'Desire Something' or 'Desire for Something'? | Mastering Grammar

(Last Updated: 22 March 2024)

Alternatively, you could say I'm not fishing for compliments or I don't want compliments. The phrase fishing for compliments is often used when someone tries to make people say good things about them.
(Source: 下一站5**:天后的DSE英文教室)

Part 1

Desire or Desire For: Which One Is Correct?

Desire can be either a verb or a noun. The word, especially its verb form, is rarely used in casual speech because it is too formal. People usually say want rather than desire. It is common in fiction, where writers often want to express a character's thoughts.

As a verb, desire is never used with the preposition for. It is simply followed by a direct object:

Most of us desire health and happiness.
Most of us desire for health and happiness.

He desired a child with his new wife.
He desired for a child with his new wife.

This luxury car has everything you could possibly desire.
This luxury car has everything you could possibly desire for.

When the verb desire is followed by another verb, use the pattern desire to do something:

More and more people desire to live in the city centre.

Chris desires to return to Toronto one day.

Feeling utterly bored, she desired to go home as soon as possible.

It is also possible to use the pattern desire someone to do something:

The family desired him to stay until the next day.

She desired her violent husband to stay away from her.

What does the king desire us to do?

Desire is followed by for only when it is a noun:

Most of us have a desire for health and happiness.

John has a strong desire for adventure.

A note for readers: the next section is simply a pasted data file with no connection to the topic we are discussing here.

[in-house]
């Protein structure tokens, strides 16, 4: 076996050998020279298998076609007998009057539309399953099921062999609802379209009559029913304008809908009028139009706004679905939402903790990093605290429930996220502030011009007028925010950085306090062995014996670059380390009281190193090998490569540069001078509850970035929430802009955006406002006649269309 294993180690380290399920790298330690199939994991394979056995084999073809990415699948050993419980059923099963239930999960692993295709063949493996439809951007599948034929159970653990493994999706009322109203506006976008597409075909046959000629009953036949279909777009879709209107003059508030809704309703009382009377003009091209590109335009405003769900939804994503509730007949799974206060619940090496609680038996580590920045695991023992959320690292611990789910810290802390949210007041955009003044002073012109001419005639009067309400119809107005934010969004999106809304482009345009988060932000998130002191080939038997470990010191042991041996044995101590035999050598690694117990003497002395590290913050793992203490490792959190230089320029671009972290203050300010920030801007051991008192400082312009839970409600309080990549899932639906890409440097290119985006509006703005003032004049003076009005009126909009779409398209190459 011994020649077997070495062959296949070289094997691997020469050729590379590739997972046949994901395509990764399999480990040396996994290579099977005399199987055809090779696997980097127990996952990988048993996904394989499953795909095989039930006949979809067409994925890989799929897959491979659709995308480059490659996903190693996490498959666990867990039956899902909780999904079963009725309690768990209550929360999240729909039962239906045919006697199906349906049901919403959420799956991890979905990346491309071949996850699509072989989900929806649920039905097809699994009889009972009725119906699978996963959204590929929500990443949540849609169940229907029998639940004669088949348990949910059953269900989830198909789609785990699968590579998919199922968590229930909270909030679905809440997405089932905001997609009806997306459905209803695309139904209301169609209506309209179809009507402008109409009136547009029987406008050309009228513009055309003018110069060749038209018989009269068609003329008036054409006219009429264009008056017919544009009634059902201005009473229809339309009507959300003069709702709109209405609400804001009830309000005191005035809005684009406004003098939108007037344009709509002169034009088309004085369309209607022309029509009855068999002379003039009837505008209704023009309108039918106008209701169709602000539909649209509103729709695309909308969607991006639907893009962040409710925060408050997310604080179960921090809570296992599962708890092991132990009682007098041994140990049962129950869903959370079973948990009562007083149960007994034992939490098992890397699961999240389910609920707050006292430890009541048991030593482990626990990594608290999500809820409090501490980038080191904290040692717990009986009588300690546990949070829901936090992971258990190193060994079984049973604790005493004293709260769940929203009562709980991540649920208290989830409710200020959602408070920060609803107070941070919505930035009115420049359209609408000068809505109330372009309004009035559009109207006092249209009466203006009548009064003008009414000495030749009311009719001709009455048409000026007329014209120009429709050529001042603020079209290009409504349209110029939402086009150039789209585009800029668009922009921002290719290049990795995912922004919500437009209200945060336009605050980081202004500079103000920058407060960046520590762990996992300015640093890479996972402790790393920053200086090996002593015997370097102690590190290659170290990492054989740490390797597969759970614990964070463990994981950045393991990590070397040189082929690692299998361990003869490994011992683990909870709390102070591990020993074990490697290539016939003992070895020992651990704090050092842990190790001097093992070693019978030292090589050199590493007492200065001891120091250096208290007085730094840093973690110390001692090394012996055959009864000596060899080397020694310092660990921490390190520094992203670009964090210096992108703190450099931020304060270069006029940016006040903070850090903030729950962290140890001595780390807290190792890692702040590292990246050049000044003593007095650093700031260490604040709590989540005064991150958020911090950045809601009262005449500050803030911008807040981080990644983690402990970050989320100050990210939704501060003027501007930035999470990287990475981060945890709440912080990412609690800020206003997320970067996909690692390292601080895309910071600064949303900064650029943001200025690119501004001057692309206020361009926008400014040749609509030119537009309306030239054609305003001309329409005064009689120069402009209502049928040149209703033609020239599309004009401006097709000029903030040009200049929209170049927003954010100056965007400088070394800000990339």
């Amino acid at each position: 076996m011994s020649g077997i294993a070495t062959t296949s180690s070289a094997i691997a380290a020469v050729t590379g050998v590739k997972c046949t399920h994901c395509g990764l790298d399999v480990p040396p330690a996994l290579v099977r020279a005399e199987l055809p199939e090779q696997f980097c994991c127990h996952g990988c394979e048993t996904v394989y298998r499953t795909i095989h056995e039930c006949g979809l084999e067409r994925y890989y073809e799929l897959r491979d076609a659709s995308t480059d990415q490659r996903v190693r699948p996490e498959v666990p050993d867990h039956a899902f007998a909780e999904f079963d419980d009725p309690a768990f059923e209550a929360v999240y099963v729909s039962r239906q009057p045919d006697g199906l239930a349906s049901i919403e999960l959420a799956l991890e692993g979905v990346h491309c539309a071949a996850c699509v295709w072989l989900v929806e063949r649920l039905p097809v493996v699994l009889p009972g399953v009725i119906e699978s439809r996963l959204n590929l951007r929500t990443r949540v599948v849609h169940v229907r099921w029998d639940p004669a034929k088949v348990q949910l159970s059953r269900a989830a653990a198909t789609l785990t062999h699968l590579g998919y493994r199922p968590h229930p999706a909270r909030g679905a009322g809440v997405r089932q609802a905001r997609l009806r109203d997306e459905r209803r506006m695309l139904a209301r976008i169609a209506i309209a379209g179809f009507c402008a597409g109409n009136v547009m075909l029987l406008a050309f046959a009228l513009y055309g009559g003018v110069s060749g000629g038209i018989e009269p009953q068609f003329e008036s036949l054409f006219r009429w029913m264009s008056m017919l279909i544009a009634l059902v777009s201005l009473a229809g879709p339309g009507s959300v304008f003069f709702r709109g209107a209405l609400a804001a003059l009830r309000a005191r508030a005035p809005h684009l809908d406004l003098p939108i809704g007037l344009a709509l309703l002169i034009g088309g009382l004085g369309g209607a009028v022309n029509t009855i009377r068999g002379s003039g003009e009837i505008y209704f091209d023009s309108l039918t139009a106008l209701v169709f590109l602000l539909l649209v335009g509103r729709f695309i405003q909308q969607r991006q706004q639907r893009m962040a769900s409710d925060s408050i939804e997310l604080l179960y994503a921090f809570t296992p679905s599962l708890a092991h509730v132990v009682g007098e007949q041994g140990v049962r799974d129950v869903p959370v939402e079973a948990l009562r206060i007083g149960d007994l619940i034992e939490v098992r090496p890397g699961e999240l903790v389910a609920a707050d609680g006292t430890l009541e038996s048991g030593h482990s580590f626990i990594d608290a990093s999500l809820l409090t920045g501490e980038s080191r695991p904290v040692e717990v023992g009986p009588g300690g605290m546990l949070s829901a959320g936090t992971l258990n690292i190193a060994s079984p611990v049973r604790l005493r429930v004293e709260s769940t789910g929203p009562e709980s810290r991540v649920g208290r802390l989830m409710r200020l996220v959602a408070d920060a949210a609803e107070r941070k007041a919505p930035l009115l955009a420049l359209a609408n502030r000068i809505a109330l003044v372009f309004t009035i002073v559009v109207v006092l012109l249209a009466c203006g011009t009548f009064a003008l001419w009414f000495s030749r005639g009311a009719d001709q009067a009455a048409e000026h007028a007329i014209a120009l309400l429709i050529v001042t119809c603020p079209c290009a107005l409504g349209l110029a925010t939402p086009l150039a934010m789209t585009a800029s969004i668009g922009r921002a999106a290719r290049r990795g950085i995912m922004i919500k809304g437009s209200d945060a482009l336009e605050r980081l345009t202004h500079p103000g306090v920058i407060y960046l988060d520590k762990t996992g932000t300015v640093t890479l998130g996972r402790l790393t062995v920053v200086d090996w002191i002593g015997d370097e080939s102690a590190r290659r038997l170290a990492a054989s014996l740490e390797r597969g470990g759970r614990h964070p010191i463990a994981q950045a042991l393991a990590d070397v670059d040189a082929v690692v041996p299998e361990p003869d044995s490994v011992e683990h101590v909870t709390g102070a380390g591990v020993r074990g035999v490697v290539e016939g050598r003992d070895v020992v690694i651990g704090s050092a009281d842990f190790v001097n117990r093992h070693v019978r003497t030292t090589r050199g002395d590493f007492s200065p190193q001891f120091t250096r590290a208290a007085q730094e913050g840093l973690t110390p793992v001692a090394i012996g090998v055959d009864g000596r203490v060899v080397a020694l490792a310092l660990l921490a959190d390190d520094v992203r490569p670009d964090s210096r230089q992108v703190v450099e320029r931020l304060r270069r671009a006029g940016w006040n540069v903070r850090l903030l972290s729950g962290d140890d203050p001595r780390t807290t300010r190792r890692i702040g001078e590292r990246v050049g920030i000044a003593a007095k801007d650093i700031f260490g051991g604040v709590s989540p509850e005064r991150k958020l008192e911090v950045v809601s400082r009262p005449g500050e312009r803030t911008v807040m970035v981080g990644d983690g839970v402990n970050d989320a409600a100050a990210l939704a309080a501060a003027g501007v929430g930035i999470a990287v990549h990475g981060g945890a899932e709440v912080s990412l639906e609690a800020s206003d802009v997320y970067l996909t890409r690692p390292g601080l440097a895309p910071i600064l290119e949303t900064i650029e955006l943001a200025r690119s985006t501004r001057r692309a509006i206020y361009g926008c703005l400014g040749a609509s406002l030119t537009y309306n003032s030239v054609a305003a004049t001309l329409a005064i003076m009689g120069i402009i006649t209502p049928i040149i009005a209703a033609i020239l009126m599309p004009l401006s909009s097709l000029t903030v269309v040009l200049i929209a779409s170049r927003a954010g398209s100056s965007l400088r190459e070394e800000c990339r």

Her ex-boyfriend ruined her desire for romance.

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Other Pages from the Same Book

Part 2: 'On Second Thought' or 'On Second Thoughts'?
Part 3: 'Look For' or 'Find'?

Examples from the Media

All founders of growing companies face a central decision: do they desire wealth or hands-on involvement? —The Globe and Mail (2011)

"The council finds it unfortunate that two very great nations, both of whom desire peace, should be fighting each other in a place which is celebrated as the birthplace of the prince of peace, Jesus Christ," Major Harris said. —The Sydney Morning Herald (2002)

Perhaps the single most overriding theme in American popular culture from the 17th Century on has been the desire for entertainment. —The Washington Post (1978)

A technical photographer, he began to retrain as a counsellor. He did an MA (his thesis was on how the desire for fatherhood affects men), then got funding to start a PhD on life without fatherhood. —The Guardian (2017)

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